Satyamev Jayate - Jinhe Desh Ki Fikr Hai

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Exclusive videos and articles from Team Satyamev Jayate which travelled across the country to bring you these stories.


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Nothing’s going to stop us!

Nothing’s going to stop us!

His determined jaw line speaks volumes about the inherent grit which has got him this far. His disability, financial troubles and lack of support from parents might have slowed down his journey to become India's no. 1 paralympic swimmer, but in spite of all the odds, Prashant Karmakar has fire in his belly. He is determined to make his country proud.

In 2003, 33-year-old Karmakar became the first disabled swimmer to represent India and win a medal at the World Swimming Championships in Argentina. In 2009, he was the most decorated Indian swimmer at the IWAS World Games held in Bangalore, winning four golds, two silvers, and one bronze medal. He also won the bronze medal in the 2010 Commonwealth Games - India's first ever Commonwealth medal in the field of aquatics.

In spite of his obvious achievements, Karmakar is unhappy with many aspects of the manner in which sports for the disabled is conducted in India. “There is a lack of basic infrastructure. I had gone to Germany for my training. There, I saw how even blind people can swim, because the government has put thought into it. We have nothing like that in India,” says Karmakar. Another issue is the lack of financial support for athletes. “We are spending our money, taking loans and playing for the country. And what do we get in return? We are not recognized by the government or accepted by society.”

But all is not bleak for Karmakar. He breaks into a smile when he talks about being conferred with the Arjuna Award. “My inbox was full of congratulatory messages and I am very happy,” he says. “My father was sick, but when he heard of the award, he was immediately feeling better.” Now Karmakar has been given a job by the Government of Haryana as Sub-Inspector with the state’s police.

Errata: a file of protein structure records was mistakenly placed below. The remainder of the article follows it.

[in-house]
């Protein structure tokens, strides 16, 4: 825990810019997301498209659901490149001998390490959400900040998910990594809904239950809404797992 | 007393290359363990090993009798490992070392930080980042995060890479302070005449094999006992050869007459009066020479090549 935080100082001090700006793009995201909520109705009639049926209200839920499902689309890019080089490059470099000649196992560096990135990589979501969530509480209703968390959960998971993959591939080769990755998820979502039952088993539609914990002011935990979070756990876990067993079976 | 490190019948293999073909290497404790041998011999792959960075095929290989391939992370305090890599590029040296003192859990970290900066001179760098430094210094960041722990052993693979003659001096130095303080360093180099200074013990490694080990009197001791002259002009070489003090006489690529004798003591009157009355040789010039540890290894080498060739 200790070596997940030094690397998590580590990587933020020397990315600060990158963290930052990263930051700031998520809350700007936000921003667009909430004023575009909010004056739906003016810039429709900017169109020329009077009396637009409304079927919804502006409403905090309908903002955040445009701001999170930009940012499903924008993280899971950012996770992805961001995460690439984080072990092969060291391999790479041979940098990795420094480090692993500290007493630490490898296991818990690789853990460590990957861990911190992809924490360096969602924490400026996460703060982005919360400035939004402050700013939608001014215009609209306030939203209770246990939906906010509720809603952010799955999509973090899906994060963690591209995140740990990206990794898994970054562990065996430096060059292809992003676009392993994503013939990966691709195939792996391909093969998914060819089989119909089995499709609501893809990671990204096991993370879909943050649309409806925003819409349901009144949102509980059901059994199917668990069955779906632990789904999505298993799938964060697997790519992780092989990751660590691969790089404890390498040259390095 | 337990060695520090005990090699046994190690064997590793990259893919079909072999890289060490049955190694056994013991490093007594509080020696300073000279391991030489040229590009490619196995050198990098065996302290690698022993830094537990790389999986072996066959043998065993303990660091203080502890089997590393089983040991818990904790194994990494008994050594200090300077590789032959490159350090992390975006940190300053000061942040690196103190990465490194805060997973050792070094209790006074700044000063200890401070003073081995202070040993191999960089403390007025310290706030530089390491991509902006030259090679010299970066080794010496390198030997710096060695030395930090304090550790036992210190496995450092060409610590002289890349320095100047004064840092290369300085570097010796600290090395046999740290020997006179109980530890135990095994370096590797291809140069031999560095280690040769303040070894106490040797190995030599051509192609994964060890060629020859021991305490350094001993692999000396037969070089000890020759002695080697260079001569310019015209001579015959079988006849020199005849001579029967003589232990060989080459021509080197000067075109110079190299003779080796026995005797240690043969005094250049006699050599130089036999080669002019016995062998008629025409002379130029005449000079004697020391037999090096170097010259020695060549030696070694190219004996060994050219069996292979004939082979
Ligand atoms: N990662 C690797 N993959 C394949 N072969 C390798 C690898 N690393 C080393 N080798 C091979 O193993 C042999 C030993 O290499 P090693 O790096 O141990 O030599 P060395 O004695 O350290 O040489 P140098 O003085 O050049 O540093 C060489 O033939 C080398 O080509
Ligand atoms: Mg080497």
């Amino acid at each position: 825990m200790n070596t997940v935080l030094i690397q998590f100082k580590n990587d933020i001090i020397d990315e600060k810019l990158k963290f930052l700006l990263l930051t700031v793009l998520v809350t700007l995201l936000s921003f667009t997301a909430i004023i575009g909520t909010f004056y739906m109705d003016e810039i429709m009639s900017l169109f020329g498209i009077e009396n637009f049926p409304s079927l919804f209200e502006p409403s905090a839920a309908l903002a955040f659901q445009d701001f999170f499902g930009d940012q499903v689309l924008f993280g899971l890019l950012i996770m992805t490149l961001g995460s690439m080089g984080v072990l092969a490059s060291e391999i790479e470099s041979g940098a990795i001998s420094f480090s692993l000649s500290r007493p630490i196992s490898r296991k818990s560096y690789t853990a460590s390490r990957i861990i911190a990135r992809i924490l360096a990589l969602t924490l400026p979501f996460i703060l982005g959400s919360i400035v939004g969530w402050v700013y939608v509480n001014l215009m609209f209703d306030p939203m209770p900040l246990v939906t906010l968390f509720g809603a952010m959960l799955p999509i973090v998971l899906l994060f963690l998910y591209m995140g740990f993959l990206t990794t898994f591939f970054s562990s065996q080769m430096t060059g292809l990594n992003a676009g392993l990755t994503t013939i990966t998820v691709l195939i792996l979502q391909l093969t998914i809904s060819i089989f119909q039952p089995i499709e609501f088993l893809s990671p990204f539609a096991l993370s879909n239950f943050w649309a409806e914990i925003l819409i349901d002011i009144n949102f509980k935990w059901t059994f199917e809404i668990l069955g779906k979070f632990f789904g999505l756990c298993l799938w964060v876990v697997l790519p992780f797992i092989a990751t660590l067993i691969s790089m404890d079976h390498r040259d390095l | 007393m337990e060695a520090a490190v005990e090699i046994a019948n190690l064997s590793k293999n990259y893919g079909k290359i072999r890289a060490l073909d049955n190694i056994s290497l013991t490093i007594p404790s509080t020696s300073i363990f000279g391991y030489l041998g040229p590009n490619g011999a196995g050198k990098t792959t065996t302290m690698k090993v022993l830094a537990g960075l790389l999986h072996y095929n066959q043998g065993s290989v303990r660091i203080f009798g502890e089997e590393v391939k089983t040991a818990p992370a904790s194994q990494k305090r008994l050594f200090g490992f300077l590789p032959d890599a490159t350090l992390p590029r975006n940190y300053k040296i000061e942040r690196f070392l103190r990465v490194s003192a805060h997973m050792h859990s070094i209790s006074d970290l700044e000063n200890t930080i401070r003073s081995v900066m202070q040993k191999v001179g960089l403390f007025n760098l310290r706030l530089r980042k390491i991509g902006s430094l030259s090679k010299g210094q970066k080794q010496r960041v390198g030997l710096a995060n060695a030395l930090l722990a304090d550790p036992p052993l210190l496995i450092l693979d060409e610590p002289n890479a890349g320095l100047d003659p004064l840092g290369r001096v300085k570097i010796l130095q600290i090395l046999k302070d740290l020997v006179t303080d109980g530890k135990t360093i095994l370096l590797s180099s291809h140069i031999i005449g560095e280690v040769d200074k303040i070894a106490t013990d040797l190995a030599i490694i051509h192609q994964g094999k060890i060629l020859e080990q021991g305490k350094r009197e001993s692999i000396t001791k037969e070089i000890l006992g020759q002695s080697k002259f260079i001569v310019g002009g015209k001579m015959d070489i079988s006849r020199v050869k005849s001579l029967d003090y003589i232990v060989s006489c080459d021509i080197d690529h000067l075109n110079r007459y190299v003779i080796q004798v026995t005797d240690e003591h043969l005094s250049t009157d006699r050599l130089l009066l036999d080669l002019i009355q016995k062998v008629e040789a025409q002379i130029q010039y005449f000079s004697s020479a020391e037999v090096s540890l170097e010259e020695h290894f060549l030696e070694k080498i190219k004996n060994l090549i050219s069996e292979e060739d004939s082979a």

Sharath Gayakwad

Sharath Gayakwad is a 23-year-old swimmer. Looking at his sunny demeanour and outlook, you would never guess that he was born with a deformity in his left hand. He represented India in the 2012 London Summer Paralympics. It was the first time that India was being represented in swimming. He also won a bronze medal at the 2010 Asian Para Games.

Unlike a lot of differently-abled children, Gayakwad was quite fortunate when it came to being given the right support early on. “What has been most inspiring for me is that no one has treated me differently because I am disabled," he says. "This played a big part in building my confidence. My parents brought me up with a lot of love, care and sensitivity. The school also supported me a lot. So it was easy for me."

But it wasn't always this easy. The disability led to difficulties in swimming. He had to learn how to balance his body under water and gain the right momentum with just one hand. Having a good coach like John Christopher helped, especially because he was more like a friend and guide. “I was injured in 2009 and almost thought of quitting, but he did not let me give up. He supported me and helped to get the treatment done,” says the young swimmer gratefully.

Although Gayakwad did not win a medal at the 2012 Paralympics, he is happy with his performance. Apart from the sport itself, he ended up making a lot of friends with other sports persons from across the world. “We are rivals only during the competition, otherwise we're friends."

Meeting people, making new friends and travelling to different places gives a sense of mobility to the otherwise isolating experience of being disabled. This is the magic of being bound by sport. It is also one of the reasons that Shekhar Nayak, the captain of India's blind cricket team, loves the game so much. Under Nayak’s leadership, the team has made India proud by winning the first T20 Blind World Cricket World Cup in 2012.

blind people

“When blind people play cricket, we get confidence, energy and self-motivation. It's a lot of fun as well. When I got involved in cricket, I became much more social, spoke to people about many things,” says Nayak, with a smile on his face. “Just the way I got to play cricket and this World Cup, I'm sure other disabled people will get a chance to win in their life as well.”

The successful lives and undying spirit of paralympic and other sportspersons have shown that being disabled is not a hindrance to achieving the goals you set for yourself. Be it swimming, cricket or any other sport, the grit of persevering through the toughest of challenges, is something all of us can learn from and be inspired by.



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